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Estimate Vacuum Formed In Vessel


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#1 clarenceyue

clarenceyue

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Posted 08 August 2018 - 01:27 AM

Dear members,

 

I am currently sizing a rupture disk that can relieve both pressure and vacuum (Continental CAL-VAC type). The pressure setting is set as the design pressure of vessel which is 3.5 barg (50 psig). The vessel is also designed for a vacuum pressure of -0.7 barg.

 

The vacuum scenario could occur supposing that the vessel (normally vented to the atmosphere) and is 90% full of water, is isolated (V-1, V-3, V-6 are closed) and only the bottom outlet to a pump is open (V-2 is open). The pump is operates normally at 14 m3/hr, with TDH 50 m W.C.

 

My initial estimate to determine the gas space pressure is to use the ideal gas law based on isothermal conditions prevailing, i.e.:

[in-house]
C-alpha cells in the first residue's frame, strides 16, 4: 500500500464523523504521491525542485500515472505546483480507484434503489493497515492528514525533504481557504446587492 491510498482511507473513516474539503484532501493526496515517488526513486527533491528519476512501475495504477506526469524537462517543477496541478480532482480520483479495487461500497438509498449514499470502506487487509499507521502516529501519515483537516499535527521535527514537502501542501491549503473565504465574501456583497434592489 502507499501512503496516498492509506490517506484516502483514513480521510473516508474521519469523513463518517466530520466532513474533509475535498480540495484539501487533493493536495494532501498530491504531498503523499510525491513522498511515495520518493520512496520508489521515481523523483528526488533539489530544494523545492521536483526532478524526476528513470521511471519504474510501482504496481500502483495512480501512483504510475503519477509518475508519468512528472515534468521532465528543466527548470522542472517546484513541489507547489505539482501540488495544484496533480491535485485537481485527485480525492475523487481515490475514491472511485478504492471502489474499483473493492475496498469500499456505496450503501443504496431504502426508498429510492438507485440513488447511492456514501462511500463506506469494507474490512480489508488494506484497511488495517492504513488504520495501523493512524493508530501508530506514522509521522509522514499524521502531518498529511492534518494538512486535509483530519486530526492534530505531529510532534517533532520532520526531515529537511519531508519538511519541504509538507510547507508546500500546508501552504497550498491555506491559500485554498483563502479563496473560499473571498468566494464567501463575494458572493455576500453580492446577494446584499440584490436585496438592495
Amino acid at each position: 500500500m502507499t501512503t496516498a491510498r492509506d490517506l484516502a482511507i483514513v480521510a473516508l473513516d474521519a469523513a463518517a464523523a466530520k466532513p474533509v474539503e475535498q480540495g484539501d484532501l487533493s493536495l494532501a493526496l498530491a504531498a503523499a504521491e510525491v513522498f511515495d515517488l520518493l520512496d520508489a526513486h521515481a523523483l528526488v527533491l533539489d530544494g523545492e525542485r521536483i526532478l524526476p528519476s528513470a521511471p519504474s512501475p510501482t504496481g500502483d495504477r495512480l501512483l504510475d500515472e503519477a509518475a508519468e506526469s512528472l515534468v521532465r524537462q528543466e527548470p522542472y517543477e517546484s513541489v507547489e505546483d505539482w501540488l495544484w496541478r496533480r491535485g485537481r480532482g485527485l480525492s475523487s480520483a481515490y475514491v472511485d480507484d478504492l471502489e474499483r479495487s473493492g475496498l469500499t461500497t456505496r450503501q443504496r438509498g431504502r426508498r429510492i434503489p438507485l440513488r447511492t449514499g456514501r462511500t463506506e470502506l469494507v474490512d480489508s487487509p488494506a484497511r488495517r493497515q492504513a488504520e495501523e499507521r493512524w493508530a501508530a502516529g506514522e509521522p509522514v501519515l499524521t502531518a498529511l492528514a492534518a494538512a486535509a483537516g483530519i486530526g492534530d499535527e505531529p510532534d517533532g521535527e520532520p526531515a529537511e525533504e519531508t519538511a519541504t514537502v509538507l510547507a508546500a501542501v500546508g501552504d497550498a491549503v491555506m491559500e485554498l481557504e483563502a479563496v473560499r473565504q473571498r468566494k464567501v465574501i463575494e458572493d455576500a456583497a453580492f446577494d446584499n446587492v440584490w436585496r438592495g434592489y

P1 * V1 = P2 * V2 => P2 (final gas space pressure) = V1/V2 * P1 = 0.1*Vtank / 1*Vtank * (14.7 psia) = 1.47 psia

 

However, I was told by my senior that one could use the pump motor power / differential head to determine the maximum vacuum formed. But I have no idea how this could be carried out, or if this suggestion is correct in the first place.

 

I would like to see your advice on how best to approach this issue of estimating the maximum vacuum formed.

 

Thank you.

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#2 Technical Bard

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Posted 12 August 2018 - 10:58 PM

The volume of vapour in the vessel will expand at the rate of the pump.  Then PV=nRT with n constant.  V grows, P and T will drop, according to the thermodynamics of the fluid in question.  



#3 breizh

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Posted 15 August 2018 - 03:34 AM

https://www.eng-tips....cfm?qid=325970

 

Hello clarenceyue,

You may find good pointers using the link attached .

hope this is helping you .

Breizh



#4 clarenceyue

clarenceyue

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Posted 15 August 2018 - 11:53 PM

Hi Technical Bard and Breizh,

 

Thanks for your help and pointers. I have done the estimation based on the suggestion in the link provided by Breizh.

 

Currently, we await the confirmation / comments from our technical solutions colleagues to see if this is a reasonable estimate for the case in point.






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